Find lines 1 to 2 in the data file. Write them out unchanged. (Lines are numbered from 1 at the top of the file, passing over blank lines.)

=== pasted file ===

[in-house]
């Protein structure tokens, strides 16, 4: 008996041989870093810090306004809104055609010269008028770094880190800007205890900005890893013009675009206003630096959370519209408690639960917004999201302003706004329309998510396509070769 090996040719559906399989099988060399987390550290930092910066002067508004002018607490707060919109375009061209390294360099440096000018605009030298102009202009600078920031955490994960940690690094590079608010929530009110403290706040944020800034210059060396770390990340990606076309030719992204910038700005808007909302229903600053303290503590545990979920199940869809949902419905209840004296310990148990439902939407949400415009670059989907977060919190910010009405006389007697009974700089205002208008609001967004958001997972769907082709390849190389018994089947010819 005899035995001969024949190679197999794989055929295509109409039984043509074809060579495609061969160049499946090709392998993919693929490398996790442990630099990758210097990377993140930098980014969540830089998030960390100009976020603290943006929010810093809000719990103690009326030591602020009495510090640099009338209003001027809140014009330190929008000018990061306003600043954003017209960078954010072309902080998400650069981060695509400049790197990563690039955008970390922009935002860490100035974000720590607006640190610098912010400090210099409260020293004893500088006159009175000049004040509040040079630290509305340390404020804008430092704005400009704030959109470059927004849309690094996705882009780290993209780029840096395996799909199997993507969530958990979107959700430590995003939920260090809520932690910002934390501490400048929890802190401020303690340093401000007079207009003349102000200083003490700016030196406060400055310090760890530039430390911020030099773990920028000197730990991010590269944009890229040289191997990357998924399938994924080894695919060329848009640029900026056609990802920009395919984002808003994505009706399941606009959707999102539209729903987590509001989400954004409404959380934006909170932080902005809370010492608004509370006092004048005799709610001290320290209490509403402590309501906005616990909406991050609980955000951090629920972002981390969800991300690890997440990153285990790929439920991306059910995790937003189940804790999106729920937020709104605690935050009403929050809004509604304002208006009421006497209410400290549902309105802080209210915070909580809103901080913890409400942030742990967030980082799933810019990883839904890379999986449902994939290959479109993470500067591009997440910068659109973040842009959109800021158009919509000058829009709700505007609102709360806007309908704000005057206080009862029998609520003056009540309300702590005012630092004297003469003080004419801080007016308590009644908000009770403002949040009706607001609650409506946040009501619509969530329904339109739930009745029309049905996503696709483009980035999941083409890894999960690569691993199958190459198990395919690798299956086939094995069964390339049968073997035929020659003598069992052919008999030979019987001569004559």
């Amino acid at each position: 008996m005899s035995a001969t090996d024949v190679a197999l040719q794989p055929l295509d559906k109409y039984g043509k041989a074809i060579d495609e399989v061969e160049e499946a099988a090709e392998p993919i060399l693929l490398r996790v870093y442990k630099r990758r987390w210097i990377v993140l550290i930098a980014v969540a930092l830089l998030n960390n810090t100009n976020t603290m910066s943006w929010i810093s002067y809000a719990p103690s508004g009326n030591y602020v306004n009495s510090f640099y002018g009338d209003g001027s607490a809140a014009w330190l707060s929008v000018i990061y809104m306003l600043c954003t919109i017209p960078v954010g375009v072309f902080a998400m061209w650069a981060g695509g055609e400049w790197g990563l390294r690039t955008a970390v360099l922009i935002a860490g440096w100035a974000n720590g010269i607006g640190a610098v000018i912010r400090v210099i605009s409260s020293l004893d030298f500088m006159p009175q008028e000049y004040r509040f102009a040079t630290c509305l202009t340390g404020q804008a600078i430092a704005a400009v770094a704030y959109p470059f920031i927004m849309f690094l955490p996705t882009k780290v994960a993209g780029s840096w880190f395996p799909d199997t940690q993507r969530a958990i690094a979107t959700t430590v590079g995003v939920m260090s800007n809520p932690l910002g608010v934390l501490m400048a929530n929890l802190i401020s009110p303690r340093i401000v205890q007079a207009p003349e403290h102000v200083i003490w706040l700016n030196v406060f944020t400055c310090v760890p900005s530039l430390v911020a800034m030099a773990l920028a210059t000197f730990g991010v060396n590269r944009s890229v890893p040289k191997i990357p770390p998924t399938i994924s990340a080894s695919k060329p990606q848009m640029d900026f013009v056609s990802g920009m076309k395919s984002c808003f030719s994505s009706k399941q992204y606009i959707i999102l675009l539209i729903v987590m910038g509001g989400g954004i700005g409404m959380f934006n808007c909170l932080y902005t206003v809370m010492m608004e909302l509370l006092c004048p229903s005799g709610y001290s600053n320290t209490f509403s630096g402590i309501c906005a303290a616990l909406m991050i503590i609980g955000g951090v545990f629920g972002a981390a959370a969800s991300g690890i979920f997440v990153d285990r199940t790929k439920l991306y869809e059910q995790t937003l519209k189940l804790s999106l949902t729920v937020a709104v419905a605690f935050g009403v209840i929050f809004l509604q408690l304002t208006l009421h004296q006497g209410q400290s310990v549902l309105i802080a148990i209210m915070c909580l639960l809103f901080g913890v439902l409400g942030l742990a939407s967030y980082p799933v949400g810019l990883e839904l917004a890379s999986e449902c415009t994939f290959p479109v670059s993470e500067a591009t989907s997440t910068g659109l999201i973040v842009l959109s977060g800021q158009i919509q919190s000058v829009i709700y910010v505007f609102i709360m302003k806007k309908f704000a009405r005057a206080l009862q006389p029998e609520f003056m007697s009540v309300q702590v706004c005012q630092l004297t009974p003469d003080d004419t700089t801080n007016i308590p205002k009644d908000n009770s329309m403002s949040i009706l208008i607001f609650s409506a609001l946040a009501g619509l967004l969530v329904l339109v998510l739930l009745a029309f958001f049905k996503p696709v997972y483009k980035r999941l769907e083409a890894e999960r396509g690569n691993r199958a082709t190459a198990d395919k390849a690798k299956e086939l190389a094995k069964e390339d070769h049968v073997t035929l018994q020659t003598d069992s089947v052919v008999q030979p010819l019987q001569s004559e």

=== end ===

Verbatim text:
[in-house]
């Protein structure tokens, strides 16, 4: 008996041989870093810090306004809104055609010269008028770094880190800007205890900005890893013009675009206003630096959370519209408690639960917004999201302003706004329309998510396509070769 090996040719559906399989099988060399987390550290930092910066002067508004002018607490707060919109375009061209390294360099440096000018605009030298102009202009600078920031955490994960940690690094590079608010929530009110403290706040944020800034210059060396770390990340990606076309030719992204910038700005808007909302229903600053303290503590545990979920199940869809949902419905209840004296310990148990439902939407949400415009670059989907977060919190910010009405006389007697009974700089205002208008609001967004958001997972769907082709390849190389018994089947010819 005899035995001969024949190679197999794989055929295509109409039984043509074809060579495609061969160049499946090709392998993919693929490398996790442990630099990758210097990377993140930098980014969540830089998030960390100009976020603290943006929010810093809000719990103690009326030591602020009495510090640099009338209003001027809140014009330190929008000018990061306003600043954003017209960078954010072309902080998400650069981060695509400049790197990563690039955008970390922009935002860490100035974000720590607006640190610098912010400090210099409260020293004893500088006159009175000049004040509040040079630290509305340390404020804008430092704005400009704030959109470059927004849309690094996705882009780290993209780029840096395996799909199997993507969530958990979107959700430590995003939920260090809520932690910002934390501490400048929890802190401020303690340093401000007079207009003349102000200083003490700016030196406060400055310090760890530039430390911020030099773990920028000197730990991010590269944009890229040289191997990357998924399938994924080894695919060329848009640029900026056609990802920009395919984002808003994505009706399941606009959707999102539209729903987590509001989400954004409404959380934006909170932080902005809370010492608004509370006092004048005799709610001290320290209490509403402590309501906005616990909406991050609980955000951090629920972002981390969800991300690890997440990153285990790929439920991306059910995790937003189940804790999106729920937020709104605690935050009403929050809004509604304002208006009421006497209410400290549902309105802080209210915070909580809103901080913890409400942030742990967030980082799933810019990883839904890379999986449902994939290959479109993470500067591009997440910068659109973040842009959109800021158009919509000058829009709700505007609102709360806007309908704000005057206080009862029998609520003056009540309300702590005012630092004297003469003080004419801080007016308590009644908000009770403002949040009706607001609650409506946040009501619509969530329904339109739930009745029309049905996503696709483009980035999941083409890894999960690569691993199958190459198990395919690798299956086939094995069964390339049968073997035929020659003598069992052919008999030979019987001569004559």